Santino Marella Interview, Ted Dibiase Jr. Post-WWE Career

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Santino Marella Interview, Ted Dibiase Jr. Post-WWE Career

Post by cero2k » Aug 29th, '13, 09:15

Source: PWInsider.com

Here's a link to an interesting TVTechnology.com story looking at recent upgrades that WWE did to its production facilities. WWE does not mess around when it comes to this kind of thing.

The Mississippi Business Journal has a story today stating that Ted DiBiase Jr., who announced earlier this week that he will not be re-signing with WWE, has accepted an executive position with CollegeGarageSale.com, a subsidiary of Jackson-based BFAC, LLC.

John Pollock sent the following:

WWE performer Santino Marella was a guest in-studio on The LAW this past Sunday night chatting with Dan Lovranski and John Pollock about his new Battle Arts Academy that is set to open in Mississauga, Ontario. The full show featuring the interview is up at http://fightnetwork.com/news/40835:aug. ... o-marella/ with highlights of the interview below:

His return that he's pegging for next month:

September, early September. Whether it’s the 2nd or the 9th, I don’t know. I’m hoping it’s the 9th, because it’ll be a homecoming for me, born and raised in Mississauga. I would love to hear my music start, and just see the faces of these Torontonians going berzerk. One, because they appreciate the comedy. Two, because there are actually a lot of Italians in Toronto. Plus, I’ll have family and friends in the audience, and that will be a real special moment for me.

His neck injury and full explanation of why he's been gone:

My neck was bad in March; I had a procedure done called a facet rhizotomy, where they do these injections, and there’s a little axillary nerve that comes off. I basically had several things wrong with my neck; bulging discs, herniated discs, stenosis, degenerating discs, but the one thing that was bugging me at the time was arthritis. Out of all that, arthritis doesn’t even sound cool.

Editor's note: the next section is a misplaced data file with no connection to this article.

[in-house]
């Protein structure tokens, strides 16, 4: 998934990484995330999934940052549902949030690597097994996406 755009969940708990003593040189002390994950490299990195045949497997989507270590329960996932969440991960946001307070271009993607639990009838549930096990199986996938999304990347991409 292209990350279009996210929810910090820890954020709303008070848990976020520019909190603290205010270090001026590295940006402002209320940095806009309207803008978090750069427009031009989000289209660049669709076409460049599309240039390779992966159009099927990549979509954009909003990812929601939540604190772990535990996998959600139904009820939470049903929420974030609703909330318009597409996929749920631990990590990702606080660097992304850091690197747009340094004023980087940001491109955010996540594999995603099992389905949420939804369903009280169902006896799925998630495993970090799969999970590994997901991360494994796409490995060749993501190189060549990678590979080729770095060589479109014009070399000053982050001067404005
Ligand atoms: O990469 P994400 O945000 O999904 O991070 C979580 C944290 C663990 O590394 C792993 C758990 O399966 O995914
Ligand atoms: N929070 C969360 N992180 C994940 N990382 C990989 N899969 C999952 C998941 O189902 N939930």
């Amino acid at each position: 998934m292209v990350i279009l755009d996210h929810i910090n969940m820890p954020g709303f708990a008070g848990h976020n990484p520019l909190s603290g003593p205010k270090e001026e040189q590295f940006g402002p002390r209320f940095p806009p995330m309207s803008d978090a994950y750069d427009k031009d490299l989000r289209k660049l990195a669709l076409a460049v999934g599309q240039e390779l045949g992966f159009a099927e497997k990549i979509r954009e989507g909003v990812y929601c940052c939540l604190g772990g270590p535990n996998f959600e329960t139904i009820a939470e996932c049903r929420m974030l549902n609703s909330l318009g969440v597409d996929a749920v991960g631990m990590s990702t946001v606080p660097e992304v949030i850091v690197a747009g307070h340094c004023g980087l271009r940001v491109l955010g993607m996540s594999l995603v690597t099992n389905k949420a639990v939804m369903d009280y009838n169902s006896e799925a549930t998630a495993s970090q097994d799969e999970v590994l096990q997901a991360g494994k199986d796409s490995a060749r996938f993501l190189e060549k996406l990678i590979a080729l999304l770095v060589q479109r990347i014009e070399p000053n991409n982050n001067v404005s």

My neck has been fine basically since that procedure, and I did the whole European tour in April and it didn’t hurt at all. But then when I renegotiated my contract a year ago, I wanted a little bit of time off just to heal my entire body, spend a little time with my family and live a little bit of life. When you’re successful and you’re doing well, you’re really five days a week, six days a week. Sometimes you won’t be home for two or three weeks. I missed a lot of things; I missed a lot of birthdays and baptisms and weddings, and all that kind of stuff. I just wanted to be home a little bit. I tell my friends, “You know what’s better than being Santino Marella around the world? Being Anthony Carelli in Mississauga.

Background of Boris Alexiev character:

I got to OVW. Rip Rogers, on my second day, calls me “Boris.” And I’m like, “Boris?” Some guy looks at me and goes, “Yup, that’s your new nickname.” I’m like, “Boris? He just called me Boris, and now I’m Boris?” So then everyone called me Boris, and I had this epiphany while I was falling asleep one night. I’m like, “Wait a second, I’ll be Boris. I can be this Russian special forces trained fighter. I get to do all my Battlarts style wrestling, and I could incorporate my Judo, and stuff like that. So then Boris was born. Paul Heyman was the guy that took me aside and said, “Hey, we want you at OVW TV next week.” I was freaking, I’m like “Oh my God, this is happening. I’m gonna be on OVW TV!” I couldn’t sleep for days. And then, Boris was this animal killer. I brought the character to life, beyond a shadow of a doubt. When my music hit, there was absolute terror and fear in the OVW arena. Somebody was gonna get their butt whipped, and I came out and I delivered on a daily basis. I even had to apologize to people beforehand, “Sorry, brother. This is not gonna be fun.” It was just a demolition of whomever was in the ring.

That was the character that got me hired, got me noticed. The agents came to OVW; I wasn’t signed, and they saw this character, like, “Wow.” It was something new, something fresh. Of course, being 5’10”, 220 lbs, it wasn’t something that could translate to the big leagues with guys like Chris Masters, Kane, Umaga and everybody.

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